Over the weekend, ‘Black Panther: Wakanda Forever’ was premiered across cinemas in North America. The Superhero sequel broke the record for the biggest November debut, overtaking 2013’s The Hunger Games: Catching Fire.
According to the New York Times, the movie recorded $180 million at North American cinemas, ending one of the worse box office droughts in history. In addition, the movie collected an additional $150 million in overseas debut.
However, the money realized from the cinemas falls below what was recorded when the first Black Panther movie was released. The Times adds that it sold $202 million in tickets at domestic theatres in its first weekend and reached $700 million in the long haul. In addition, it took in $680 million overseas.
According to Collider, the first Black Panther finished with $1.3 billion globally, against a reported budget of $200 million. The platform further adds that Marvel now “has three of the top five biggest opening weekends of the year; Thor: Love and Thunder made $144 million in its debut. Other top weekend debuts of 2022 include Jurassic World Dominion ($145 million), The Batman ($134 million) and Top Gun: Maverick ($126 million).”
It says that as far as Marvel’s internal rankings go, Wakanda Forever’s $180 million debut is just ahead of Captain America: Civil War ($179 million) and Iron Man 3 ($174 million).
Black Panther has now become more than a work of art, but a movement aligned with black empowerment, black excellence and unity. This feeling has rolled over from the set to many international stages where important personalities have gestured the Wakanda Forever salute.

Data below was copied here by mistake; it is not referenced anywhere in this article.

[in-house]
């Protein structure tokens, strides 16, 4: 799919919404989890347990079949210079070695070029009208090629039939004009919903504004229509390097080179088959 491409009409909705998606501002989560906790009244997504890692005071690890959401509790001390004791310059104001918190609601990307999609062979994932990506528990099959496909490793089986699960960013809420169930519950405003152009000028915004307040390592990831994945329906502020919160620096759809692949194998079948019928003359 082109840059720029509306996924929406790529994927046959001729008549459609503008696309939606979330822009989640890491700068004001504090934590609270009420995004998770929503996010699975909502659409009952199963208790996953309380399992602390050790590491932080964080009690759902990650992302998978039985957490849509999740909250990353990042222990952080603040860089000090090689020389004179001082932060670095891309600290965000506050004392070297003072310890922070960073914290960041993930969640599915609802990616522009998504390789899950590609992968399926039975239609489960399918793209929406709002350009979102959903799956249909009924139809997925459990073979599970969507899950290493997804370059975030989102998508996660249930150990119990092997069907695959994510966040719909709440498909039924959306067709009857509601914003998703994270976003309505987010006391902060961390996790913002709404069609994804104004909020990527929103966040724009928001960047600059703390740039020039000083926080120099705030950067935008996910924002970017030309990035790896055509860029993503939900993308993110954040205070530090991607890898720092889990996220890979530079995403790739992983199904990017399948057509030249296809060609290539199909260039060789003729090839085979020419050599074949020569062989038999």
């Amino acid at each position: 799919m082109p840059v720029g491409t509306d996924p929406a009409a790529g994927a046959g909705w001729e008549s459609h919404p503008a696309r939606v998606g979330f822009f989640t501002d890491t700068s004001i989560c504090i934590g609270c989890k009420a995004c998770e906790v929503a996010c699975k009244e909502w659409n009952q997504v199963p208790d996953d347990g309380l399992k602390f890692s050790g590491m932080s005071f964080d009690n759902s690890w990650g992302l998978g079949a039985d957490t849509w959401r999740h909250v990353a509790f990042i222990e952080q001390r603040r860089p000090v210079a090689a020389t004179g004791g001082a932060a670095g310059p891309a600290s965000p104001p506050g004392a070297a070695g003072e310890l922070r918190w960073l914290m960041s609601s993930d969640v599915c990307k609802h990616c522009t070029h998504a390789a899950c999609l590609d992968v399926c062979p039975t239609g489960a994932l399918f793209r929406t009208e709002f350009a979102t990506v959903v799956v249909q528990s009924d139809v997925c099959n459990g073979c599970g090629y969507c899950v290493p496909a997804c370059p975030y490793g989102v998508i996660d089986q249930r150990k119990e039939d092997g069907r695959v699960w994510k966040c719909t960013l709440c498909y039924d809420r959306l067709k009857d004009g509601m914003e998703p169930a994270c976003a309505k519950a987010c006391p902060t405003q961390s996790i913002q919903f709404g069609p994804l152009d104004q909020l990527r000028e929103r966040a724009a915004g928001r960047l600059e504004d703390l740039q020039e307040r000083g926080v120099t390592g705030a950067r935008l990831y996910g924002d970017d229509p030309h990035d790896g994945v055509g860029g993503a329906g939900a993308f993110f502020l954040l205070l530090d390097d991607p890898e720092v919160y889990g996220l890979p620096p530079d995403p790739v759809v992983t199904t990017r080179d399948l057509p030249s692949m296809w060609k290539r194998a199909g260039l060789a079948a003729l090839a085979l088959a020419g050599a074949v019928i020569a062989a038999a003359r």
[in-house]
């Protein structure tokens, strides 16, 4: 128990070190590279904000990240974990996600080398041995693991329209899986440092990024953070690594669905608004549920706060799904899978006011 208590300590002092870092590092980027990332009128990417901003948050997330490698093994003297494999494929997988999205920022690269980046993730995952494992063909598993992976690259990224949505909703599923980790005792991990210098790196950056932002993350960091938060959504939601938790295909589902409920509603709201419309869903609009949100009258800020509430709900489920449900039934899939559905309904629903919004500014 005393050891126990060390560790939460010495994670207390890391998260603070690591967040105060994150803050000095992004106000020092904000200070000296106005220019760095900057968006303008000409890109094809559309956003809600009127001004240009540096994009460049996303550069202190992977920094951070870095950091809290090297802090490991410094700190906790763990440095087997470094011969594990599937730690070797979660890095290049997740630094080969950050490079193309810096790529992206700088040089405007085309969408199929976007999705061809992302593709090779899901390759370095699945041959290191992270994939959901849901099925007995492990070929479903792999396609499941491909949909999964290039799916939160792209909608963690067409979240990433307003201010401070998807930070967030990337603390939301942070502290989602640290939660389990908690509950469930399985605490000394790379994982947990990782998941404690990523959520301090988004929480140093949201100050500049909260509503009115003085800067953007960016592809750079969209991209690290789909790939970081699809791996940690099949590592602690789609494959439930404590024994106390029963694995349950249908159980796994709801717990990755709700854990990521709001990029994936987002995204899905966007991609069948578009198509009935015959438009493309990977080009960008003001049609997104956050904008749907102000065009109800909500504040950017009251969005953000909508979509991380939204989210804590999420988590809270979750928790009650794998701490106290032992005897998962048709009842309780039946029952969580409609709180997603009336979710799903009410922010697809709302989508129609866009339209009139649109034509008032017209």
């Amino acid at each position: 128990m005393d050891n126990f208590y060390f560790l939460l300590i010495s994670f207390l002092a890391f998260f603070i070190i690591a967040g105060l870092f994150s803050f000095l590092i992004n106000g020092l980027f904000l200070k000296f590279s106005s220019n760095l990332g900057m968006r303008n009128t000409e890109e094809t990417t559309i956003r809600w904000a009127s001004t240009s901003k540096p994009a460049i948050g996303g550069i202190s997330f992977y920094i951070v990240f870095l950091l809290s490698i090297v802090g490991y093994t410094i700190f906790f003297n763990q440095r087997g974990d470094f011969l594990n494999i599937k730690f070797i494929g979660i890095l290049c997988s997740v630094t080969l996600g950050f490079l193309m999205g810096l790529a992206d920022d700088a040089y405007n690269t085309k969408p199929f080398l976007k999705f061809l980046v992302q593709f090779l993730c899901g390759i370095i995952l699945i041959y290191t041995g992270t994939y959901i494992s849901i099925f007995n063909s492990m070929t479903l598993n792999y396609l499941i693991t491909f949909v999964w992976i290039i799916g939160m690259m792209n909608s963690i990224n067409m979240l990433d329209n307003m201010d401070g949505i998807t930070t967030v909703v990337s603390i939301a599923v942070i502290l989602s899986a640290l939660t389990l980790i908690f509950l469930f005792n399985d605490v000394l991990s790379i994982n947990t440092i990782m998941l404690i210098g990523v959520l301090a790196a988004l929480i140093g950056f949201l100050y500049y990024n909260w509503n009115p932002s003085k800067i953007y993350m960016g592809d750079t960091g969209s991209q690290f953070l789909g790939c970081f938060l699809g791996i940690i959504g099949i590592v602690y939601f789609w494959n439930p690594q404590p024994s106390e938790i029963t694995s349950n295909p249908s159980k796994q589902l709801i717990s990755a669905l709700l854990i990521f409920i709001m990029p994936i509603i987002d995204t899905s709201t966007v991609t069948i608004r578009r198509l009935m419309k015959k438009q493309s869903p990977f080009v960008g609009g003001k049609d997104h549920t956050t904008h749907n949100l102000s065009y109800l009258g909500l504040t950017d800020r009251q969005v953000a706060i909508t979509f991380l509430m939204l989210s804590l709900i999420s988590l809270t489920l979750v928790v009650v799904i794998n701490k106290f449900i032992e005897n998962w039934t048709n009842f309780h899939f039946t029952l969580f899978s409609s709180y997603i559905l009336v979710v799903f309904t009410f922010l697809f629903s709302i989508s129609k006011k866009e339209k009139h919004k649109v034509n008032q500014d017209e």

The crossed-arm salute was used in the film by the Wakandans as a greeting in the fictional third-world nation that is secretly rich in natural resources and more technologically advanced than the rest of the world.
Wakanda Forever now signifies strength, solidarity, defiance and resistance like the Black Power fist that was popular during the civil rights movement in the early 1960s. United States gold medalist Tommie Smith and bronze medalist John Carlos demonstrated for Black Power at the 1968 Summer Olympics in Mexico City where they raised their clenched fist as the anthem played.
Black Panther has since become a symbol of protest and a political statement, but the Wakanda Forever has become a symbol of victory and racial pride.
The salute transcended into soccer in England where Steve Mounie and Collin Quaner celebrated a goal against West Bromwich Albion by making the gesture last month. This was repeated by teammates Jesse Lingard and Paul Pogba the following day during a game against Chelsea.
In Canada, Kenyan rugby player Collins Injera did the same after scoring his 250th try during the World Rugby Sevens.